BPD and me

I want to preface this post with sending out some love to anyone who’s reading this who has a Borderline Personality Disorder (BPD) (also called Emotionally Unstable Personality Disorder) diagnosis.

I know that many people (including mental health professionals) will treat you differently because of this diagnosis. I have witnessed people with BPD being called manipulative for how they cope/ask for help, abusive for lashing out while overwhelmed by emotions which often stem from abuse they suffered in childhood, being told that they can’t be treated – that they will just have to learn to live with their illness (which, by the way, is totally untrue!), and just generally being treated like crap, both online, and by professionals in real life.

This is unfair in the extreme. Your illness is not somehow ‘your fault’ because it was caused by how you developed from childhood. In fact, that just means that it definitely is not your fault.

As for the stereotypes, I have never found my friends with BPD to be manipulative, or abusive. In fact, they have been completely the opposite, picking me up when I’m down, because they can relate.

I have to say, it’s not all doom and gloom. Some people feel like BPD is a good diagnosis for them. They feel they meet the criteria, and are happy to have something to explain how they feel/behave. But even if the diagnosis has felt positive, I’m not sure I know of anyone who hasn’t had a bad experience due to how they’re perceived because they have BPD.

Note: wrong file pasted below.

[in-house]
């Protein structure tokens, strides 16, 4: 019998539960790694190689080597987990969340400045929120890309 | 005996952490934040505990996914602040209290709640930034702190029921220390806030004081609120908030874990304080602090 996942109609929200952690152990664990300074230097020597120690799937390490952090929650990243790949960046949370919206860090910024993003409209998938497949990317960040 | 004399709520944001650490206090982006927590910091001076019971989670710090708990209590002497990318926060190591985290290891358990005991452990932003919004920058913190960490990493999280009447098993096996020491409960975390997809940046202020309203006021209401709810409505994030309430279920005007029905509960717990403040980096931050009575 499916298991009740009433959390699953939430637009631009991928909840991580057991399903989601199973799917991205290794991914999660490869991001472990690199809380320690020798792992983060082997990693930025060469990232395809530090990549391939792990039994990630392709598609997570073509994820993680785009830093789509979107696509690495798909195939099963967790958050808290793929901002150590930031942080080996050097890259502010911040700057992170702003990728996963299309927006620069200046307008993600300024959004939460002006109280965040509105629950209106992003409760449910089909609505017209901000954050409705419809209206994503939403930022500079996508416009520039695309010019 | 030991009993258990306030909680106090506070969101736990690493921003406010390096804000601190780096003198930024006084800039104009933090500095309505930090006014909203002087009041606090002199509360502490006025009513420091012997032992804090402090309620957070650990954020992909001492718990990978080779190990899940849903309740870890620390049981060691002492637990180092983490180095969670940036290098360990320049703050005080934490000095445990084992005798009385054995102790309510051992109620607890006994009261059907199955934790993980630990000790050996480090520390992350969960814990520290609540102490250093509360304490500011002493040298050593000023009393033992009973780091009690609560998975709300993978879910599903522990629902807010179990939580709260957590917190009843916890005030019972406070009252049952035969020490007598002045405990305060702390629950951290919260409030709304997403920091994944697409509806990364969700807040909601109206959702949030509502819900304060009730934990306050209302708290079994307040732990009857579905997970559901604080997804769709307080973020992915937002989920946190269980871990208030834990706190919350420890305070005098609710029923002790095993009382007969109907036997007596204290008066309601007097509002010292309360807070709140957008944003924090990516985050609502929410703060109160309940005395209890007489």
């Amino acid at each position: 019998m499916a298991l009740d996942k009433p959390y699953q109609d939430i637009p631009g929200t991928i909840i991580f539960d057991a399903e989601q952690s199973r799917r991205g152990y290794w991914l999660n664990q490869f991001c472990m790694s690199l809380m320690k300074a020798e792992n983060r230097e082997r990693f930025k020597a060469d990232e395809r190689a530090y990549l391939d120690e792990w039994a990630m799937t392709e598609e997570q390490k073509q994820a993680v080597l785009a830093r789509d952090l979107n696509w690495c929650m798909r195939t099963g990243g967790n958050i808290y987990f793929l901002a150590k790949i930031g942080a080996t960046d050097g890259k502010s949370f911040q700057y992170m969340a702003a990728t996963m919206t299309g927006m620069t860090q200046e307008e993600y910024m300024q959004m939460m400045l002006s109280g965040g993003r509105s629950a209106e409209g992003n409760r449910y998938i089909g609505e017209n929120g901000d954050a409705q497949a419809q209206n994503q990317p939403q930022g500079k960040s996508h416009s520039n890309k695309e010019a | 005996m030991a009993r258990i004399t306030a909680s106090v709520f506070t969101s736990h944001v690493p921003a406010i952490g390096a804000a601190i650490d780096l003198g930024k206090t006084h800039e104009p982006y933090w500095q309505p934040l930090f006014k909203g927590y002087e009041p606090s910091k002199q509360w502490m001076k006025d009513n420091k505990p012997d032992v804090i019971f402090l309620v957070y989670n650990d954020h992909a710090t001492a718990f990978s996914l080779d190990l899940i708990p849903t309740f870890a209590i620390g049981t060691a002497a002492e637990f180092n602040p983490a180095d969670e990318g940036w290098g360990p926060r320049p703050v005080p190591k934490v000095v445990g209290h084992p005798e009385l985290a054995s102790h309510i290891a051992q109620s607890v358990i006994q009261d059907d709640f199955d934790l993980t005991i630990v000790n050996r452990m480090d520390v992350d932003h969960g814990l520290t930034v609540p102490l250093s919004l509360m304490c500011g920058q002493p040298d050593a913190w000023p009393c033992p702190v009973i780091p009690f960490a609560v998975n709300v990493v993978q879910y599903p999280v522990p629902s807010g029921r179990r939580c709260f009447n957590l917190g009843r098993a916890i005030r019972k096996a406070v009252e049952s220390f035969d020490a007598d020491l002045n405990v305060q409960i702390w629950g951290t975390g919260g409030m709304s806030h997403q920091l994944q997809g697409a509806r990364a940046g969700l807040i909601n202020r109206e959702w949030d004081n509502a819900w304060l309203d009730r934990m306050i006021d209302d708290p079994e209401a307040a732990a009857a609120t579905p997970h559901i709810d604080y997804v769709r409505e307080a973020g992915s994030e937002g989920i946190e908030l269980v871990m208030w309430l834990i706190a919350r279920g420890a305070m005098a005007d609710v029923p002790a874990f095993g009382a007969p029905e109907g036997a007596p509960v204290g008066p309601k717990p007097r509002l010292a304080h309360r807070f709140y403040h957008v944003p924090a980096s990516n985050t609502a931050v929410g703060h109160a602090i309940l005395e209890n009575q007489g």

So, this is the part where I say that one of the reasons I know how badly people with BPD are treated (especially by professionals) is that this diagnosis has been following me around for a while.

Despite only meeting two of the criteria for a diagnosis (you have to meet five, and most people I know would meet at least one), and not meeting the criteria for BPD treatment (Dialectical Behavioural Therapy (DBT)), I have had professionals tell me I have BPD repeatedly for the past couple of years.

This has changed their attitudes towards me. I have been treated with suspicion, I have had my crises minimised, and on one occasion, I was told that a member of the Crisis Team couldn’t do anything to help me, because I ‘just had unstable emotions and that was just how it was’.

The fact is, my emotions are very stable. Very stably low. That’s what depression is. I have flashbacks and nightmares which cause me distress, avoid things that might remind me of the trauma, and feel constantly on alert. That’s what Post Traumatic Stress Disorder is.

Unfortunately, because of my need to avoid things that remind me of the trauma, it’s only recently that I’ve been able to start talking about it, giving professionals a fuller picture of what’s wrong.

Still though, because of my propensity for self harm/suicidal ideation (one of the two criteria I meet), the ’emotionally unstable’ label has stuck around, like chewing gum on my shoe. (As an aside, if you are a young woman who has issues with self harm, you are much more likely to be diagnosed with BPD than men with similar issues).

Not wanting to rock the boat, I haven’t really said much when people have said I have BPD. But it…just didn’t fit.